Objective: It has been hypothesized that individuals without dementia with Alzheimer disease (AD) neuropathology may be in the preclinical stages of dementia and could be experiencing subtle cognitive decline. The purpose of this study was to compare longitudinal cognitive performance in oldest-old individuals without dementia with and without AD neuropathology.
Methods: The study included 58 individuals without dementia from The 90+ Autopsy Study, a population-based study of aging and dementia in individuals aged 90 and older. Participants had neurologic and neuropsychological testing every 6 months with an average of 3 years of follow-up. We compared the trajectory of cognitive performance on the Modified Mini-Mental State Examination (3MS) and the California Verbal Learning Test II (CVLT) by level of AD neuropathology. Based on Consortium to Establish a Registry for Alzheimer's Disease plaque staging, individuals were categorized as having low (none or sparse) or high (moderate or frequent) plaques. Based on Braak and Braak staging, participants were classified as having low (stages I-III) or high (IV-VI) tangles.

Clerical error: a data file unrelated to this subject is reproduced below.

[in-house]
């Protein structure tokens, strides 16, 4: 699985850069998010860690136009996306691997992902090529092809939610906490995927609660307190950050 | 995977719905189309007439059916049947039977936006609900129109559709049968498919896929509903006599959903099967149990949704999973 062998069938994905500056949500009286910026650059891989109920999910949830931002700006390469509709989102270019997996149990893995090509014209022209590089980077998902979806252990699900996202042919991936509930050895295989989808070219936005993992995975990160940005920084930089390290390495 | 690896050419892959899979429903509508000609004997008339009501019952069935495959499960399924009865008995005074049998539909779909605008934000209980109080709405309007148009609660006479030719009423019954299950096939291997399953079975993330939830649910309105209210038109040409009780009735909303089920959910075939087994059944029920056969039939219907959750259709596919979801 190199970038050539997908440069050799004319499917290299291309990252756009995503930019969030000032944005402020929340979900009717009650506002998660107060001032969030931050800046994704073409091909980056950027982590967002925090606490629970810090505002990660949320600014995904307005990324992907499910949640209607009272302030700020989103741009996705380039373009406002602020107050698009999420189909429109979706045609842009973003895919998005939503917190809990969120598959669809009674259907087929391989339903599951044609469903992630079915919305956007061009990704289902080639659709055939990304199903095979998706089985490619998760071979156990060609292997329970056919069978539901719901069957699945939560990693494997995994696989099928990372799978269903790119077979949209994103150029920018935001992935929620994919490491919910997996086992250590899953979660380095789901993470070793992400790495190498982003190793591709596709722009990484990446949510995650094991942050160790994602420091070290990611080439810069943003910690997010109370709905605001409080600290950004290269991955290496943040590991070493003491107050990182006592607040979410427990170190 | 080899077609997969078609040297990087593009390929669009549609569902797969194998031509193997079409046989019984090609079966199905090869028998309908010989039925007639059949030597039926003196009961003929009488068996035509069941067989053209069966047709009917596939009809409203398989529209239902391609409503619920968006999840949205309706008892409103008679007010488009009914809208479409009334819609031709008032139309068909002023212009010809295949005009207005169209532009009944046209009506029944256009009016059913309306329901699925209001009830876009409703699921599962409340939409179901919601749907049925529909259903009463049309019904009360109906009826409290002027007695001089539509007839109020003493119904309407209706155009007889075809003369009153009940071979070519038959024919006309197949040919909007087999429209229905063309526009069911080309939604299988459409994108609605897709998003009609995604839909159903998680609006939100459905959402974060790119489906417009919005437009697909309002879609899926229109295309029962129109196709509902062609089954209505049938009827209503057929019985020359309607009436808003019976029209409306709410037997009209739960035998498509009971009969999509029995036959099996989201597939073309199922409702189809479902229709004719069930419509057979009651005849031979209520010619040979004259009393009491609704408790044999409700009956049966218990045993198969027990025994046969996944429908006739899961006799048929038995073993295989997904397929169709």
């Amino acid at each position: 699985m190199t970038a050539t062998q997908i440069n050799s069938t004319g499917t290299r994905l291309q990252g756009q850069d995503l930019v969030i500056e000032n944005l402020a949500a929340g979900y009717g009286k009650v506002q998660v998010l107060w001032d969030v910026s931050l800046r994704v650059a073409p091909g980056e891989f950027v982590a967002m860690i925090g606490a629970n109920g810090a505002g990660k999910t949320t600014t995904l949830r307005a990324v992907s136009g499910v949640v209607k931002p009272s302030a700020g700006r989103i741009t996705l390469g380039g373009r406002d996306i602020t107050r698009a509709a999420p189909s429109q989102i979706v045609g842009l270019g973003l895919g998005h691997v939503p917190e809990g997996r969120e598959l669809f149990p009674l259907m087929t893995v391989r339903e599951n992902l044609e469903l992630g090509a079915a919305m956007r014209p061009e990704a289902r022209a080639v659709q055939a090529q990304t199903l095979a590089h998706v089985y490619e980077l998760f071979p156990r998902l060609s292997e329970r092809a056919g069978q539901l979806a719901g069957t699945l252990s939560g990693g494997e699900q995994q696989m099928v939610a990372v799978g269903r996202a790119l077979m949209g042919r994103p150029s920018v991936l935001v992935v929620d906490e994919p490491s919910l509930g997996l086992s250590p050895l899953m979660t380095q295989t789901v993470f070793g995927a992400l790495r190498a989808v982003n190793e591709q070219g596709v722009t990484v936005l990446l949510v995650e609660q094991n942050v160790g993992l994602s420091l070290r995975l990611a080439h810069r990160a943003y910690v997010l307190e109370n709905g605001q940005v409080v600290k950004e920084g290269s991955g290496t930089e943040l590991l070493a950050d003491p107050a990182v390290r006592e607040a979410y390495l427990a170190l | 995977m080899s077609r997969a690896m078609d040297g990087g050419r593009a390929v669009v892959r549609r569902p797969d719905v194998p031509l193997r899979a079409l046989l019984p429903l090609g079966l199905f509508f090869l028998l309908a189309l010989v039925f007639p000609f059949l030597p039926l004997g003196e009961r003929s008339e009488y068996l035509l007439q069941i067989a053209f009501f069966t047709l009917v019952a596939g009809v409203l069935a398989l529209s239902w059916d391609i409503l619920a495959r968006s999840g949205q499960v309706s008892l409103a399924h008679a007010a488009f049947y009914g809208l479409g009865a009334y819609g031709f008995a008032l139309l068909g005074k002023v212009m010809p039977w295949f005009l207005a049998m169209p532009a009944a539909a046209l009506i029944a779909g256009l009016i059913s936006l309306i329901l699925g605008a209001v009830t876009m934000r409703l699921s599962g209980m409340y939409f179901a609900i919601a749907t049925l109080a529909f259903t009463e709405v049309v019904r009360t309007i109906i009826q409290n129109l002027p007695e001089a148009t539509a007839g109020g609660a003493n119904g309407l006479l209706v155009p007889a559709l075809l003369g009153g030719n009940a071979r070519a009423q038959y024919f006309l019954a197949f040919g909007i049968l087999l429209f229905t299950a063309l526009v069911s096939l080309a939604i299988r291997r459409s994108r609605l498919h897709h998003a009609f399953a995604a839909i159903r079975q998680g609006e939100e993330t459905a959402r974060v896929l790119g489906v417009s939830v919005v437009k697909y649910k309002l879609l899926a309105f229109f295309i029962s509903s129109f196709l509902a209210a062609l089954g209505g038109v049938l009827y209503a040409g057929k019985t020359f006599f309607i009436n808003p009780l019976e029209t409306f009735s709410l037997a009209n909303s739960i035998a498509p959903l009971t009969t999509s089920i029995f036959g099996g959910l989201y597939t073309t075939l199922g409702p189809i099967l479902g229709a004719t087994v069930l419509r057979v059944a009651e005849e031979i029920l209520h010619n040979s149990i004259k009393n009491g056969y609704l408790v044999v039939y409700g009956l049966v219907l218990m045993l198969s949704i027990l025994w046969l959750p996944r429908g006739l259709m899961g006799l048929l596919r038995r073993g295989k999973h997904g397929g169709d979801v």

Results: No significant differences were found in 3MS or CVLT cognitive performance over time based on plaque or tangle staging. Both high and low pathology groups showed modest improvements on the 3MS and CVLT consistent with learning effects.
Conclusions: AD neuropathology at autopsy is not associated with the trajectory of cognitive performance in the 3 years before death in oldest-old without dementia. Despite the presence of AD neuropathology at death, oldest-old without dementia display learning effects on cognitive tests. Further research is necessary to understand factors other than AD neuropathology that may affect cognition in the oldest-old.